You don’t have to do this every month if it’s too crazy for your budget. But it’s worth it to create a little millionaire. However, peppering it in here and there is a very powerful, real-life lesson. Or lowering the allowance such that, 1 month’s payments are less but a saved month’s payments are more is my go-to path.

What’s that you have more than one kid? It works even better if you’re a family with two kids! One chooses to delay and one gives into impulses. Then seeing a sibling reap those sweet rewards may be motivation enough for the impulse spender to get the picture!

OK, that’s a huge life lesson but let’s talk about moving toward the advanced track for creating money-savvy high schoolers. The stakes are a little bit higher in this round, but it’s also more fun.

 

 

Lesson 2: Real Investments!

 

This is something my parents did for me when I was a kid and I think it’s genius! I have a finance blog now, for better or worse.

You know how teens tend to be pretty confident that they’d manage just fine on their own? You know how teens like to impress their friends? Let them have a stab at both through investing their own money. After all, nothing humbles the proud quite like a trial with some errors. Here’s how it should go down:

 

1 – Determine an amount of money your teen should take from their own savings/allowance to invest.

(If they protest the idea, incentivize it).

What if your kid doesn’t have even a penny saved? Get them saving some amount every week until they have the number you’ve agreed to ready and waiting for its Wall Street debut!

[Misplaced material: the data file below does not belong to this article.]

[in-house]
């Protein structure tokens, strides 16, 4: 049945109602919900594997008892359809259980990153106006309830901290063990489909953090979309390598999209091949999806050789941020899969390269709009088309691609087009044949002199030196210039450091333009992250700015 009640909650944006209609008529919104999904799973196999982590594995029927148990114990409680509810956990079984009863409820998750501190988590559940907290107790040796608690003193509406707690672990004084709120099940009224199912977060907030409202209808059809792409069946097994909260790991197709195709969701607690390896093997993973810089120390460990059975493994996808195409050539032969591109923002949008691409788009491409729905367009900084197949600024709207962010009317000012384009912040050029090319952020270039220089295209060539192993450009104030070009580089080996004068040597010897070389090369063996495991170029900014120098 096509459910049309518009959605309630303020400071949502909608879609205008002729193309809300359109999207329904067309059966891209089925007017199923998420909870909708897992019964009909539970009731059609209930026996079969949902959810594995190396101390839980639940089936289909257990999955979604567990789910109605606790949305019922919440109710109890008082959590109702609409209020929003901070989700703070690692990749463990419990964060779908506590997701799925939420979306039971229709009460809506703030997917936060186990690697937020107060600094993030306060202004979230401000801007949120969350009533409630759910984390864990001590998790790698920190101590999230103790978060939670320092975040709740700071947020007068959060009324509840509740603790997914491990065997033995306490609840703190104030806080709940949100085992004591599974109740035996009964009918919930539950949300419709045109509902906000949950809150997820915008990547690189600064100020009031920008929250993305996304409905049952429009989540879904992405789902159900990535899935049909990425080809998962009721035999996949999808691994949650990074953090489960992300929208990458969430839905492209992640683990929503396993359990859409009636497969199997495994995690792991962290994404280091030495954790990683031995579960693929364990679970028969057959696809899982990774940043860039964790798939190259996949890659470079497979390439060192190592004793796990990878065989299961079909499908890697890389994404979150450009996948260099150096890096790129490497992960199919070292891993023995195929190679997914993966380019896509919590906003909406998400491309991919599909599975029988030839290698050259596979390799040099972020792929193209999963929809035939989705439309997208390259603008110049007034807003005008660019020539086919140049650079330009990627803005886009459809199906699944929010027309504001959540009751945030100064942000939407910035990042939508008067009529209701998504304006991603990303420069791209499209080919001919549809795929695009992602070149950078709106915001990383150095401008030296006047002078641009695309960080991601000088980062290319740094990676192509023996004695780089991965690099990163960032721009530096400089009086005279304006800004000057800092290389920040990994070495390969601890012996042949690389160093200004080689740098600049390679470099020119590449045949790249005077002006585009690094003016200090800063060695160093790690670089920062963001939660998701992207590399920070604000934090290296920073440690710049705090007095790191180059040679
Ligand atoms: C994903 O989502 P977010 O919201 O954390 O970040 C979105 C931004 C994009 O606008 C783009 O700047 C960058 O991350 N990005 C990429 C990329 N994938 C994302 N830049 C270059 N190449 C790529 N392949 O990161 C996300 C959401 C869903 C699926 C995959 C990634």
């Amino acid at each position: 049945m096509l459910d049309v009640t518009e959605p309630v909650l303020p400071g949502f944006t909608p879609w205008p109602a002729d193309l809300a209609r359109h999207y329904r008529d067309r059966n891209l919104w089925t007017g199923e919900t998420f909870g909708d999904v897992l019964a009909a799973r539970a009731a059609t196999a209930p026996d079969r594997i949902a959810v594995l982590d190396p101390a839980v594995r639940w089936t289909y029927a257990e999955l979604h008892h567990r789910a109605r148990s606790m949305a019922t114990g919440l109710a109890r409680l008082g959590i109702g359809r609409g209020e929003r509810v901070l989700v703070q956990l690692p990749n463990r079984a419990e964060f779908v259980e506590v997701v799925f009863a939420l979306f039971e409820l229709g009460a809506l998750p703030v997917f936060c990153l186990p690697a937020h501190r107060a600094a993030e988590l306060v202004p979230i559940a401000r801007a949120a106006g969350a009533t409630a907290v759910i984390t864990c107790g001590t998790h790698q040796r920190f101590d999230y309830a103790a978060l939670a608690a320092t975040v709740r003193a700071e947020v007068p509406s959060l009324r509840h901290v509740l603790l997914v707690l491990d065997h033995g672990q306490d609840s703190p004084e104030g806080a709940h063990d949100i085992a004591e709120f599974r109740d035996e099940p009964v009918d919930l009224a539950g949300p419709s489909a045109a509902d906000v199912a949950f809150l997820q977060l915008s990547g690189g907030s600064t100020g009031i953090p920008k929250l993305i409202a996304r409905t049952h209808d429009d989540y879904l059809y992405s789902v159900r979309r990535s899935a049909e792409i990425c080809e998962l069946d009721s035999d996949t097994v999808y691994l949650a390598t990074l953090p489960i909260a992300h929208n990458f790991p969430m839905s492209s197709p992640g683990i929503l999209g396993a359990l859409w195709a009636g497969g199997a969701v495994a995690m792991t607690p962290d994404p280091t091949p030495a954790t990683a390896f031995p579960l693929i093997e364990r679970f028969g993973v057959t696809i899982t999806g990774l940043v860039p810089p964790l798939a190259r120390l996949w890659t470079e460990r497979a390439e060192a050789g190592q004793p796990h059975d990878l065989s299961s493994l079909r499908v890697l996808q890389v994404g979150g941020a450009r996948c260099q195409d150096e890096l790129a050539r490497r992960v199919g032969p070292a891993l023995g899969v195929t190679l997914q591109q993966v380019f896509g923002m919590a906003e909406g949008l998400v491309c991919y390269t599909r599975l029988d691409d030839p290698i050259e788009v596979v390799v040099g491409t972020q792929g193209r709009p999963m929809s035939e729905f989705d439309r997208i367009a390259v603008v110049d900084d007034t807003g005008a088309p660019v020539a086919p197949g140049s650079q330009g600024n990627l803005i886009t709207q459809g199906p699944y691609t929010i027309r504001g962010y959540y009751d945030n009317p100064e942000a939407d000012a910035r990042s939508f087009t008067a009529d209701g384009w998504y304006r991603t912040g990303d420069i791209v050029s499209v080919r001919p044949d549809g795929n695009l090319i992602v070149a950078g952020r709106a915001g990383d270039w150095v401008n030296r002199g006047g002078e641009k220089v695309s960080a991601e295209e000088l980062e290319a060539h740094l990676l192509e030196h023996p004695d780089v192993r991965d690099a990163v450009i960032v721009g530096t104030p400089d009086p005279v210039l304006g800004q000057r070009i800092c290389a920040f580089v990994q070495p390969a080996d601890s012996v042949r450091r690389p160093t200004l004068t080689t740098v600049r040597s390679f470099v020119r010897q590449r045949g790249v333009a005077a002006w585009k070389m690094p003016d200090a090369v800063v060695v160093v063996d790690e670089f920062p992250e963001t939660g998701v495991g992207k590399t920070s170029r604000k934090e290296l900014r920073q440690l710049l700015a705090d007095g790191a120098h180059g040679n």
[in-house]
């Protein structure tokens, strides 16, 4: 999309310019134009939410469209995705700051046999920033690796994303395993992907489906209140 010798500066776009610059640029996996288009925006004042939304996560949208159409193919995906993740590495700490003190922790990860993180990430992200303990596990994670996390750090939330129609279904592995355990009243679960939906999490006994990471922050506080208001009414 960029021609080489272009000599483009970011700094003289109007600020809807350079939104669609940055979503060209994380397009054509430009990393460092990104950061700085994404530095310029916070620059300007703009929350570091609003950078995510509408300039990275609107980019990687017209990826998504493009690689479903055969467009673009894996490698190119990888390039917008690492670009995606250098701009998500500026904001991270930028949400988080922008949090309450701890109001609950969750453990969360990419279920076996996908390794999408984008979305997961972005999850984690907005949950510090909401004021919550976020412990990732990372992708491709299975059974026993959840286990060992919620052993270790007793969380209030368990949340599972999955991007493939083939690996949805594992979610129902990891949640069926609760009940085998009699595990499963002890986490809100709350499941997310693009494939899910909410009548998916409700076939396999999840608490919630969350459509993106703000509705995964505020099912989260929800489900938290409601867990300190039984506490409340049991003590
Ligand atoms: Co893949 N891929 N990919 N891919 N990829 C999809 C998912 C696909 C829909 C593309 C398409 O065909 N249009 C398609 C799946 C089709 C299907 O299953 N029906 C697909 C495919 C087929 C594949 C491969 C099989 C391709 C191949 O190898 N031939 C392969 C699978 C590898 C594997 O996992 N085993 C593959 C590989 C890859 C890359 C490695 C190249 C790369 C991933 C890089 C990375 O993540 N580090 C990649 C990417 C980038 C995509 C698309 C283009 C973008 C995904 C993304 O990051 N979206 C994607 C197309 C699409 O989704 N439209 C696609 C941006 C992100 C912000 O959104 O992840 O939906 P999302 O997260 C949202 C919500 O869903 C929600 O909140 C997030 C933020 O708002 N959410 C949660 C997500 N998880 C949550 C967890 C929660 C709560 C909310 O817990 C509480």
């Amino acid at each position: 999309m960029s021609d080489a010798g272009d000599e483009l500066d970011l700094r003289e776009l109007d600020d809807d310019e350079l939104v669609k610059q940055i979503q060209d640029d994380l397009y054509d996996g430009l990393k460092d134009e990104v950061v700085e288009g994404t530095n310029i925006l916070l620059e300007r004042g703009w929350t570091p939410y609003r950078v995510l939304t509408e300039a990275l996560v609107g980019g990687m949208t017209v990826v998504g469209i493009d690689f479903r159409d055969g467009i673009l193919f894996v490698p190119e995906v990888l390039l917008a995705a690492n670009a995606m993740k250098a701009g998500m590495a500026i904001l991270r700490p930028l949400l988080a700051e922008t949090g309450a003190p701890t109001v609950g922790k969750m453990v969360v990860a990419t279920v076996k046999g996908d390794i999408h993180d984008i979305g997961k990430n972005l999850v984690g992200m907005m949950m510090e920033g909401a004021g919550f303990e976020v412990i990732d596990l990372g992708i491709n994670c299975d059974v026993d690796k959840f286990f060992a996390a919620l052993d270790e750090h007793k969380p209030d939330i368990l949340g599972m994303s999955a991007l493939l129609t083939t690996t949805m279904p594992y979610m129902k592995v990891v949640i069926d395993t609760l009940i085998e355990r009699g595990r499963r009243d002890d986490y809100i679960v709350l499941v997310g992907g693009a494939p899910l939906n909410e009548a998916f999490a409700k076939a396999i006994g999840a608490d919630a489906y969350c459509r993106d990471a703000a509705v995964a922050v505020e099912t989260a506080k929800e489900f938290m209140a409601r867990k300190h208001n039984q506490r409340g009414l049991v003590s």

2 – You have a little bit of freedom with how you want to let your teen dabble in investing but you’ll be dealing with the logistics of it all so you get some say.

I would limit the # of purchases (Max 1/month) and incentivize long-term investing (doubling gains and doubling transaction fees) because that’s what I believe in, but fundamentally you just want them to think about investing to get those gears turning.

The actual performance is kind of irrelevant.

 

3 – Now, there’s a chance your kid may stumble upon the next big startup in their investing endeavors to walk away with Zuckerberg-level dividends. However, having them lose all their money is fine or even better, it’s a well controlled life lesson that might stop them from joining r/WallStreetBets in the future.

I promise your teen will look at money differently than they do today within a matter of just a few months if you give them these two very simple lessons.

 

Extra Quick Tips for Raising Teens With Healthy Attitudes Toward Money:

 

  1. Make it fun. There’s no need to sit your kids down and lecture them about money. Use my tactics to make being “money conscious” just a part of your teen’s life. Let them try it out and brag to their friends. Embrace that part.
  2. Don’t turn this into something you argue over. Remember what I said about too many people having negative and uncomfortable emotions tied up with money? Make this an adventure you can bond over instead of a stress maker. You can just regroup and restart if your kid makes a money flub. Mistakes are great teachers.
  3. Lastly, don’t make this more complicated than it needs to be. You’re too busy managing your own wealth-building strategy and planning your next income-generation stage to become your kid’s full-time finance 101 instructor.

 

Make this streamlined enough that you’re not spending more than a couple hours per month managing your kid’s “money education.” If you follow my rules, you won’t need to!

 

Bio:

Leif Kristjansen is the co-founder of FiveYearFIREescape.com where he and his wife write about finances and early retirement for busy people. They have a funny take on retirement that involves working…but differently! They have kids and a house in a high cost of living city but managed to succeed via saving skills and rental houses.

 


 

Have you started teaching your kids about money? Do you agree with these ideas? What is your best piece of advice you have received about money?